Binghamton, NY (WBNG Binghamton) When it comes to gun control, Sen. Charles Schumer (D-NY) is throwing his support behind an aspect with which few are arguing.
"It is to make sure that no criminal, no mentally infirm person, can get a gun," Schumer said during a meeting today in Binghamton.
It sounds simple, that keeping guns away from the mentally ill will prevent tragedies like Newtown, Conn.
But mass shootings make up just a small fraction of the more than 100,000 people killed by guns since 2001.
Executive Director of the Mental Health Association of the Southern Tier Keith Leahey said singling out the mentally ill on gun control is unfair.
"I believe there is a gross oversimplification with this particular approach," Leahey said.
He said people with mental illness are more often victims than the creators of violence.
"My experience has been individuals with a mental health condition, even a severe mental health condition," Leahey said, "Are absolutely no more violent than the general population."
A 2006 study from the American Journal of Psychiatry confirmed that just 1-in-20 people who commit violent crimes have a severe mental illness.
Leahey said legally making psychiatrists and therapists look for dangers in patients could cause some to stay away from therapy, instead of getting help.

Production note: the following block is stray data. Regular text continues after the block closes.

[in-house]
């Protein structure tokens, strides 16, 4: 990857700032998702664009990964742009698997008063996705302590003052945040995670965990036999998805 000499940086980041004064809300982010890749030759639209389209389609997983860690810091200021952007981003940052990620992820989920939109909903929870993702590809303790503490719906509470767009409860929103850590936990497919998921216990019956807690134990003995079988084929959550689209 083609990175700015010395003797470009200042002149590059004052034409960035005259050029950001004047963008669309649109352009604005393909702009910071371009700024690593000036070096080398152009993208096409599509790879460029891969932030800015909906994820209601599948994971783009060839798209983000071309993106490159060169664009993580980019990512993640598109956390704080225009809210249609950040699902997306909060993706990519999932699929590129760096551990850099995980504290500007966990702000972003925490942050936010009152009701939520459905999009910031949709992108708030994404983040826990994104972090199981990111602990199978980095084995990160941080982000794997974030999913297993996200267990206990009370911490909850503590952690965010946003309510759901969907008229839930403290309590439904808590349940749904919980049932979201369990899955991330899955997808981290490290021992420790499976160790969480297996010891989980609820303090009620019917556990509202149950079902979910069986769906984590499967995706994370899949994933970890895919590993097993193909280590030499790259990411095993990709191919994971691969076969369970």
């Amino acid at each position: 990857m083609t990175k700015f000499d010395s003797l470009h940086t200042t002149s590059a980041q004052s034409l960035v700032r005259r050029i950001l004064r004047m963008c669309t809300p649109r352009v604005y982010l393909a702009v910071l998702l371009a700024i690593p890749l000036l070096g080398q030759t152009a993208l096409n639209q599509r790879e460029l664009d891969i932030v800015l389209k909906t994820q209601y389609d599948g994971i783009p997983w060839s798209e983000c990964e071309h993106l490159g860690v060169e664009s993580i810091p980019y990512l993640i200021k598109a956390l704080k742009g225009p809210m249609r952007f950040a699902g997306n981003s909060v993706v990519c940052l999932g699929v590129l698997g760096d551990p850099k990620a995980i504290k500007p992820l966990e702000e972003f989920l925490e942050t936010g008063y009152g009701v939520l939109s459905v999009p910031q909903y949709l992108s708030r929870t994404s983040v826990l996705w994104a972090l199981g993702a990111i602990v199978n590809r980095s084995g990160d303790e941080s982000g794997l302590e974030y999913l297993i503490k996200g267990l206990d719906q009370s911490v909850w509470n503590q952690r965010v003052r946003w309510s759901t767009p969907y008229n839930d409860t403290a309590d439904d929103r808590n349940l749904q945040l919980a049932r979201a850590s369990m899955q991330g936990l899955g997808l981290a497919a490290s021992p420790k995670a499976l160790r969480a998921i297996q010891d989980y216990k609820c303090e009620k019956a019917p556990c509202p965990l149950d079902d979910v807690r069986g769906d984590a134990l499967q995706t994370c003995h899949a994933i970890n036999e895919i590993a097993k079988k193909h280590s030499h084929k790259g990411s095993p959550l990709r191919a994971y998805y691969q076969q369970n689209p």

He agreed more with President Barack Obama's plan that focuses on increase funding for mental health services.
"That's more geared to early intervention," he said, "That makes access easier for folks, that it's not so stigmatizing for an individual to receive mental health care."
Psychologist Stephen Lisman, who teaches ethics in psychology at Binghamton University, said the New York law doesn't really change his practice.
"I don't think any of it requires psychologist, psychiatrists, social workers to do anything beyond what we're doing already," Lisman said.
Lisman said there's always been an ethical approach to report dangerous behavior.
Now it's part of New York law.
The National Institute for Mental Health reported in 2005 that 1-in-4 people in the United States have a treatable mental health condition.
Advocates said most don't seek help and say more needs to be done to reach out to people earlier and eliminate the stigma that often comes with having a mental illness.